Ngwira v Attorney General (Civil Cause No.314 of 2004) ((Civil Cause No.314 of 2004)) [2005] MWHC 88 (01 September 2005);

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IN THE HIGH COURT OF MALAWI

LILONGWE DISTRICT REGISTRY

CIVIL CAUSE No.314 OF 2004

BETWEEN

MARTIN NGWIRA ...….…………………………………………………… PLAINTIFF

AND

THE ATTORNEY GENERAL …………………………………………… DEFENDNAT


Coram: Ligowe : Assistant Registrar

Kadzakumanja: Counsel for the plaintiff

Chulu : Court Clerk Interpreter


ORDER ON ASSESSMENT OF DAMAGES

The plaintiff entered a default judgment for damages to be assessed on a claim for damages for false imprisonment for a period of 25 days and loss of employment and costs of the action. In his statement of claim the plaintiff pleaded that he was at all material times an employee of the Reserve Bank of Malawi as a Microfilming Archives Clerk until 3rd June 2001 when he was dismissed. On 23rd November he was arrested by the Police at Lingadzi Police Station on allegations of conspiracy to commit a felony. He was remanded at Maula Prison up to 18th December 2001, a period of 25 days. He was prosecuted before the S.G. M. Court at Lilongwe and was acquitted on 2nd November 2003. The arrest and subsequent trial were unlawful. He was dismissed as a result of the arrest and prosecution. And by reason of that he suffered loss and damage. Hence the present action.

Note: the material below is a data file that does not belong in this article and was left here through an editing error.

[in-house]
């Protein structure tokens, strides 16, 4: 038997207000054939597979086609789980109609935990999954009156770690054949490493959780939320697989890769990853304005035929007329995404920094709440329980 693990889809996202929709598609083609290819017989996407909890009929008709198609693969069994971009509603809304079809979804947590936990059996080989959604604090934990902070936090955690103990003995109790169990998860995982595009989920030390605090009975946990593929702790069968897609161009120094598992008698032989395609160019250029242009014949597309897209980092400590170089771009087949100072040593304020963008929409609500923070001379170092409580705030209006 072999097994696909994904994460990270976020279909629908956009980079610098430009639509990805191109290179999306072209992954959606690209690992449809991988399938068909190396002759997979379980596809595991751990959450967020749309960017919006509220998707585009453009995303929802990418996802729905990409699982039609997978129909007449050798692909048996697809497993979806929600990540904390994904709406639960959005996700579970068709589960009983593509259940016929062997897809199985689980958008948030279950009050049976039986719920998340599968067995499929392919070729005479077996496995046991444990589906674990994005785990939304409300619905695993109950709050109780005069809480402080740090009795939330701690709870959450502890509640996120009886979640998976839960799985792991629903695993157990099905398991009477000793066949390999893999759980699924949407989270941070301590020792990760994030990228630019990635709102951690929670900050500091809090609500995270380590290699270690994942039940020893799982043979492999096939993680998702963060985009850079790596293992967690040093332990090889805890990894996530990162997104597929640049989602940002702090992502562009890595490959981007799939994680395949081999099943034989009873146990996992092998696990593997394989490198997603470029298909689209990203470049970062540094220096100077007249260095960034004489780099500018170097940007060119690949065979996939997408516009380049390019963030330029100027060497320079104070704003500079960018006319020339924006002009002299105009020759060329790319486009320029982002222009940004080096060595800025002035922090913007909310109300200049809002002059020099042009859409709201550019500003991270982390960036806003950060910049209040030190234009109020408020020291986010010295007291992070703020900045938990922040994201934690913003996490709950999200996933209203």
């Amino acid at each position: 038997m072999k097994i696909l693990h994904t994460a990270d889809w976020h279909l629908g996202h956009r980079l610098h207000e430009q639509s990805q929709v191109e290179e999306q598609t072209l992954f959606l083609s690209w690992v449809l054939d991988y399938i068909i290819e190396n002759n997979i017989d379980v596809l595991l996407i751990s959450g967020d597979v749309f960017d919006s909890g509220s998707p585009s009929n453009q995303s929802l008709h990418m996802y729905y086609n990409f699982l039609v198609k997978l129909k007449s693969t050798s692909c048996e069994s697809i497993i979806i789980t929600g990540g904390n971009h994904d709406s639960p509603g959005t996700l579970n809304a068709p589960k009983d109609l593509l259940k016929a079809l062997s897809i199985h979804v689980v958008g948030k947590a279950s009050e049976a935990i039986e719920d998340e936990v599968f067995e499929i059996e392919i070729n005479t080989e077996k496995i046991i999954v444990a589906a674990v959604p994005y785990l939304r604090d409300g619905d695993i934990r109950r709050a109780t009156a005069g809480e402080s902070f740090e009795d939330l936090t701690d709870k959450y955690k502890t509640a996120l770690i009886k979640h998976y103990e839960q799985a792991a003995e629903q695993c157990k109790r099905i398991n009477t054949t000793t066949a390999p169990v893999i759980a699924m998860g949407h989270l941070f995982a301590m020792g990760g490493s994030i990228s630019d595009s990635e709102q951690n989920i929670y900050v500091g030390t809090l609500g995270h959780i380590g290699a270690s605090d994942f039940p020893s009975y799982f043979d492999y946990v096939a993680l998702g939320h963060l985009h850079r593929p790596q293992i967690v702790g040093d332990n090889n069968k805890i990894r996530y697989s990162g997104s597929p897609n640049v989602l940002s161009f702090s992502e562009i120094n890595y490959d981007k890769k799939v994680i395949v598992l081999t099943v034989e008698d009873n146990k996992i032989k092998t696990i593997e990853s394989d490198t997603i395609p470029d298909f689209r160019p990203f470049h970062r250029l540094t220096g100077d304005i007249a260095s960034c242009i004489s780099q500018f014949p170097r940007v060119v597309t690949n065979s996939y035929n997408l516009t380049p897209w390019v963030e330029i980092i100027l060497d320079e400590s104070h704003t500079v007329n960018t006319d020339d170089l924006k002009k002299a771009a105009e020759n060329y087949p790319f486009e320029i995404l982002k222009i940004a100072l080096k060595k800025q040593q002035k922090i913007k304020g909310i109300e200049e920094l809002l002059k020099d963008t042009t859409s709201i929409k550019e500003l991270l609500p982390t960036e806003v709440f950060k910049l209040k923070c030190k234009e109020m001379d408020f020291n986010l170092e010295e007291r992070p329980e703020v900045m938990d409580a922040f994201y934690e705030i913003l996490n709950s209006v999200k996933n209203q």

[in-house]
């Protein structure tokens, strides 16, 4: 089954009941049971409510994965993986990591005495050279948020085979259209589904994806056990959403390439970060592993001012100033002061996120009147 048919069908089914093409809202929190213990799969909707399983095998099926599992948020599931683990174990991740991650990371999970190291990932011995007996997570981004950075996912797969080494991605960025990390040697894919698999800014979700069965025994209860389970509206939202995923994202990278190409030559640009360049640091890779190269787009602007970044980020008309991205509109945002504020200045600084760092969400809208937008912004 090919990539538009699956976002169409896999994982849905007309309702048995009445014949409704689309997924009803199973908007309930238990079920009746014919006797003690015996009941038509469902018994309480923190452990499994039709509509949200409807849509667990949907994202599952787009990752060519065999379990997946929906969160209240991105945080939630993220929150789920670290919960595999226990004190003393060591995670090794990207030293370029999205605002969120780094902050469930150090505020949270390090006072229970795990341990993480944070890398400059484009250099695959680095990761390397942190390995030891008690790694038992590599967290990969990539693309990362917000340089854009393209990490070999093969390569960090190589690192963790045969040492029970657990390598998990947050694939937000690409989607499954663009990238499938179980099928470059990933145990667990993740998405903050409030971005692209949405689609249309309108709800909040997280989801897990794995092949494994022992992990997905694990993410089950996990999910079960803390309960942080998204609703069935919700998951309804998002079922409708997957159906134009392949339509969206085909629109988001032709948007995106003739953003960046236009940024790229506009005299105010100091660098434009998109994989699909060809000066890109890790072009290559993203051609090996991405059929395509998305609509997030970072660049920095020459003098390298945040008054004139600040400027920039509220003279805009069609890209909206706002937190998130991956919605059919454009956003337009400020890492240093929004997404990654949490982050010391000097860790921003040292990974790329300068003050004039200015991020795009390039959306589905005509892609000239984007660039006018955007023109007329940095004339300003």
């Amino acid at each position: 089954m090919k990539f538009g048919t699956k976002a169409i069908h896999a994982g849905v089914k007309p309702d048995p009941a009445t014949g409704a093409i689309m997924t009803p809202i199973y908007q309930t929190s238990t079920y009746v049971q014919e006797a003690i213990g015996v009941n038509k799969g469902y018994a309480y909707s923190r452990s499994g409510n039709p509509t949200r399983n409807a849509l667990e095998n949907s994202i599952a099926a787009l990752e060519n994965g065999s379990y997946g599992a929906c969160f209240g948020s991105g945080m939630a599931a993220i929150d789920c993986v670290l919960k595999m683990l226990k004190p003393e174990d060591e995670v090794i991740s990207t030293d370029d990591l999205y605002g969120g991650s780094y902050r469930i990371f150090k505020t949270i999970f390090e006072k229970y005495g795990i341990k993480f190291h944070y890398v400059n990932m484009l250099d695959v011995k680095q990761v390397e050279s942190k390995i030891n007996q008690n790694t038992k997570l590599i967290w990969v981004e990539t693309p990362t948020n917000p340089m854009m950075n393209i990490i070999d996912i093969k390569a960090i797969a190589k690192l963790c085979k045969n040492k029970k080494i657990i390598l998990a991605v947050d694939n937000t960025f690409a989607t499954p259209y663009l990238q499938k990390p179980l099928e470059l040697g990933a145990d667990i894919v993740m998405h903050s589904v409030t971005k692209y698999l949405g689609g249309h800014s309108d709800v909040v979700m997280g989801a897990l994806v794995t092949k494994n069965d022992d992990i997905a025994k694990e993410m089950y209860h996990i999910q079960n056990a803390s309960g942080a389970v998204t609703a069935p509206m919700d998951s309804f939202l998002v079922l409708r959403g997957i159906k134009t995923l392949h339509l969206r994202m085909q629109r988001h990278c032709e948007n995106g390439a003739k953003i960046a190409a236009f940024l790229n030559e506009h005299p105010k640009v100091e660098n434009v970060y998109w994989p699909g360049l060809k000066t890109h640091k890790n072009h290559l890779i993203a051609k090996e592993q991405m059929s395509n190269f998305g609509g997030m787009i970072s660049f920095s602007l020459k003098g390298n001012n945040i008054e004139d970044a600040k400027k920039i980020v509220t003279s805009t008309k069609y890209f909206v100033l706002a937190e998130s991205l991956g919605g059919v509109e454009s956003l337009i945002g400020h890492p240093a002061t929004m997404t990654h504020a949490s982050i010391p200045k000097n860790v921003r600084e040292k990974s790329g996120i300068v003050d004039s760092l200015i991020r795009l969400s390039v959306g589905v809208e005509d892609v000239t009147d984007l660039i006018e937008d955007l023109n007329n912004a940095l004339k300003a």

All matters of liability having been concluded by the default judgment, my duty now is to assess the damages as ordered.


The defendant having not appeared on the date appointed for the assessment of the damages despite due notice of the same and the defendant having not communicated as to the reason for the non attendance, the court proceeded in his absence.


The plaintiff in his evidence confirmed the facts of the case as pleaded in the statement of claim. He told the court that the first six days of his incarceration he was at Lingadzi Police station. There were over 20 people in a cell of a maximum capacity of eight. It was too congested and it smelled too bad as the inmates had to urinate right in there. Then he was taken to Maula Prison. The cell was also congested. There were more than 100 people in a cell of a maximum capacity of 60. All of them were using one toilet both as a toilet and a bathroom. He was eating once a day.


The plaintiff further testified that he lost his job at Reserve Bank of Malawi as a result of the detention. His salary was K13 628.00 and house allowance K11 342.86 per month. That he was first suspended on 2nd January 2002 and then dismissed on 3rd June 2002. I have to use this evidence in coming up with an award of damages to the plaintiff.